Active Topology

TYPEStatistical & Bio Seminar
Speaker:Prof. Cristina Marchetti
Affiliation:UC Santa Barbara
Organizer:Yariv Kafri
Time:16:00 - 17:30

Topological defects – singular tears of the order parameter field that cannot be removed by smooth deformations - are often formed in quenches from the disordered state or when order is frustrated by curvature, external fields or boundary conditions. In equilibrium two-dimensional systems, such as thin films of superfluids, crystals, liquid crystals and magnets, order-disorder transitions are controlled by defect unbinding described via the Berezinskii- Kosterlitz-Thouless mapping of the statistical physics of defects onto a Coulomb gas. In active liquid crystals, topological defects become motile particles and proliferate spontaneously upon the transition from laminar flow to self-sustained turbulent-like motion ubiquitously observed in these systems. Additionally, experiments have suggested the possible biological relevance of defects in active nematics as loci of cell extrusion and death in epithelia and organizing centers of morphogenetic processes. In this talk I will outline a framework for formulating the statistical physics of defects in active nematics as quasiparticles and show that by viewing the active nematic as a collection of swarming and interacting active defects, the onset of active turbulence can be described as an activity-driven defect unbinding transition. A hydrodynamic theory of the gas of unbound defects additionally captures states of hierarchically organized active matter and the role of activity gradients for confining defects and harnessing active flows.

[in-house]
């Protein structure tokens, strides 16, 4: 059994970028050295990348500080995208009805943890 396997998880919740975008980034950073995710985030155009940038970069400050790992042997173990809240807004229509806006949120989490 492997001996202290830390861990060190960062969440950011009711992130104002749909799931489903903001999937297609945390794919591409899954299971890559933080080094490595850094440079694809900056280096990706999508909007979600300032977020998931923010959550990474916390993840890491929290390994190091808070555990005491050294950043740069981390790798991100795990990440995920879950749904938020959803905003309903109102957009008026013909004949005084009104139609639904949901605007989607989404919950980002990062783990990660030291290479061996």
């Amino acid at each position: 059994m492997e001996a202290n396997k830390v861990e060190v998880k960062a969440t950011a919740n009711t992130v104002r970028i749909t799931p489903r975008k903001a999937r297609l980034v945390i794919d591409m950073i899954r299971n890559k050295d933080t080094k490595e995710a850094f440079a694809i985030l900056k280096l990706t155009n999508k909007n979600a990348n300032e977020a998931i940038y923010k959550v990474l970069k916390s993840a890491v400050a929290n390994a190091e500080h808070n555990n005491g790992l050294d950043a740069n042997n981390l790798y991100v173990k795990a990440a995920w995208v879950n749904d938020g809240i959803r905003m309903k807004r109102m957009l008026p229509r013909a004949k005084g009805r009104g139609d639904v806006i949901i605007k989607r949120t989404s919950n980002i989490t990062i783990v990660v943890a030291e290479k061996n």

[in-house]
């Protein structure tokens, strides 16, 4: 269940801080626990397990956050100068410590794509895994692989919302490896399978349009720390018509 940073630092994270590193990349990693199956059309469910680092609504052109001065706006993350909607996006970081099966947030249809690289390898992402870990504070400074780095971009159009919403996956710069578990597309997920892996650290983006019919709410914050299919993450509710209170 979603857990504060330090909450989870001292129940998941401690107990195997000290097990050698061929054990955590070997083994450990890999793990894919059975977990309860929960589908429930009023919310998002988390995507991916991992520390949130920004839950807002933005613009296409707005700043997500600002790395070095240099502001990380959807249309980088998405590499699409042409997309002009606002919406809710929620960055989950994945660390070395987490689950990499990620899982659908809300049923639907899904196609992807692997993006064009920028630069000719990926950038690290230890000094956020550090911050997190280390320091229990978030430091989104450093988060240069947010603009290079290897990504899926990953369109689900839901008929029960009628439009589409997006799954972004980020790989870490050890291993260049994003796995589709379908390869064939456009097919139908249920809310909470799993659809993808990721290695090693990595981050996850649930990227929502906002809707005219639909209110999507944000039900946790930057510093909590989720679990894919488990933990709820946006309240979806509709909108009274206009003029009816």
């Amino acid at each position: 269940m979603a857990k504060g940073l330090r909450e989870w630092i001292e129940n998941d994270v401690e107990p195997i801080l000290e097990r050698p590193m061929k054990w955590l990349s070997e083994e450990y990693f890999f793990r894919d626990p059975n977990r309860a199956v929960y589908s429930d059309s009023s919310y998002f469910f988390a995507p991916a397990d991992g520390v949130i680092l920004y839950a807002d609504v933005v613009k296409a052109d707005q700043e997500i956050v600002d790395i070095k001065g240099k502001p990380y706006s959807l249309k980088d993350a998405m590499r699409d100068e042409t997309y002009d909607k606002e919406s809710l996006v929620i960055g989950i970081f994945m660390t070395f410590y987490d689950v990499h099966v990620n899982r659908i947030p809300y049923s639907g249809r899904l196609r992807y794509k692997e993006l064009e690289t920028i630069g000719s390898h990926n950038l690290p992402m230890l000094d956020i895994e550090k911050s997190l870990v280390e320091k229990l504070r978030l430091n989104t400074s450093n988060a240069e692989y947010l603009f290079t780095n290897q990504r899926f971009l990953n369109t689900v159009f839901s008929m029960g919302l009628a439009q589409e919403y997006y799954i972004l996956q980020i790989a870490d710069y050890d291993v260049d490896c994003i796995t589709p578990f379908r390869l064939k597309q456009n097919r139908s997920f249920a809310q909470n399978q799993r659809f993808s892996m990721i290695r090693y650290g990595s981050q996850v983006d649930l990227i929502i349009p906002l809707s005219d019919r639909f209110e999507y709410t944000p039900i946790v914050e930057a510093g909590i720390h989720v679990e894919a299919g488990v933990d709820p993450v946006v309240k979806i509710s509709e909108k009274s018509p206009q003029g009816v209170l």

Part of the NSCS webinar series